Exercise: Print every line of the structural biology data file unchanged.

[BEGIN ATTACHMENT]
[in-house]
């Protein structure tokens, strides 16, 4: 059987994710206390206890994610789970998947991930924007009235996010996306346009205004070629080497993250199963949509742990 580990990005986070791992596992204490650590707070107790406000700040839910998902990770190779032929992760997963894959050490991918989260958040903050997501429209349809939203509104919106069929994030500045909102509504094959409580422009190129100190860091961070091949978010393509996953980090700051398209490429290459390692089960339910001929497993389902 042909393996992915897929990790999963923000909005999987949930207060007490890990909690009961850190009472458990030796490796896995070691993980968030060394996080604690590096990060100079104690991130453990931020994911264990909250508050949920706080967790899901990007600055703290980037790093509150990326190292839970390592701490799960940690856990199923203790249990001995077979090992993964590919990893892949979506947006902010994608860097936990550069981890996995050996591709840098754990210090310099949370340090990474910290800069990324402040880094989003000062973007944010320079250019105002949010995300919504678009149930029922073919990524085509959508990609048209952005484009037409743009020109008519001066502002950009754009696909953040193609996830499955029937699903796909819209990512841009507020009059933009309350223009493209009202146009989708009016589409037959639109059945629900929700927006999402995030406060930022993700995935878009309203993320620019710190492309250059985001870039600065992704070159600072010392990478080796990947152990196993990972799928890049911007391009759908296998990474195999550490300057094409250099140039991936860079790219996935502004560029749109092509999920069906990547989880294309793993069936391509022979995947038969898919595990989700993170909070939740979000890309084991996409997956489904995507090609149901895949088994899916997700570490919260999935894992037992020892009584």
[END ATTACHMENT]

[in-house]
């Protein structure tokens, strides 16, 4: 059987994710206390206890994610789970998947991930924007009235996010996306346009205004070629080497993250199963949509742990 580990990005986070791992596992204490650590707070107790406000700040839910998902990770190779032929992760997963894959050490991918989260958040903050997501429209349809939203509104919106069929994030500045909102509504094959409580422009190129100190860091961070091949978010393509996953980090700051398209490429290459390692089960339910001929497993389902 042909393996992915897929990790999963923000909005999987949930207060007490890990909690009961850190009472458990030796490796896995070691993980968030060394996080604690590096990060100079104690991130453990931020994911264990909250508050949920706080967790899901990007600055703290980037790093509150990326190292839970390592701490799960940690856990199923203790249990001995077979090992993964590919990893892949979506947006902010994608860097936990550069981890996995050996591709840098754990210090310099949370340090990474910290800069990324402040880094989003000062973007944010320079250019105002949010995300919504678009149930029922073919990524085509959508990609048209952005484009037409743009020109008519001066502002950009754009696909953040193609996830499955029937699903796909819209990512841009507020009059933009309350223009493209009202146009989708009016589409037959639109059945629900929700927006999402995030406060930022993700995935878009309203993320620019710190492309250059985001870039600065992704070159600072010392990478080796990947152990196993990972799928890049911007391009759908296998990474195999550490300057094409250099140039991936860079790219996935502004560029749109092509999920069906990547989880294309793993069936391509022979995947038969898919595990989700993170909070939740979000890309084991996409997956489904995507090609149901895949088994899916997700570490919260999935894992037992020892009584």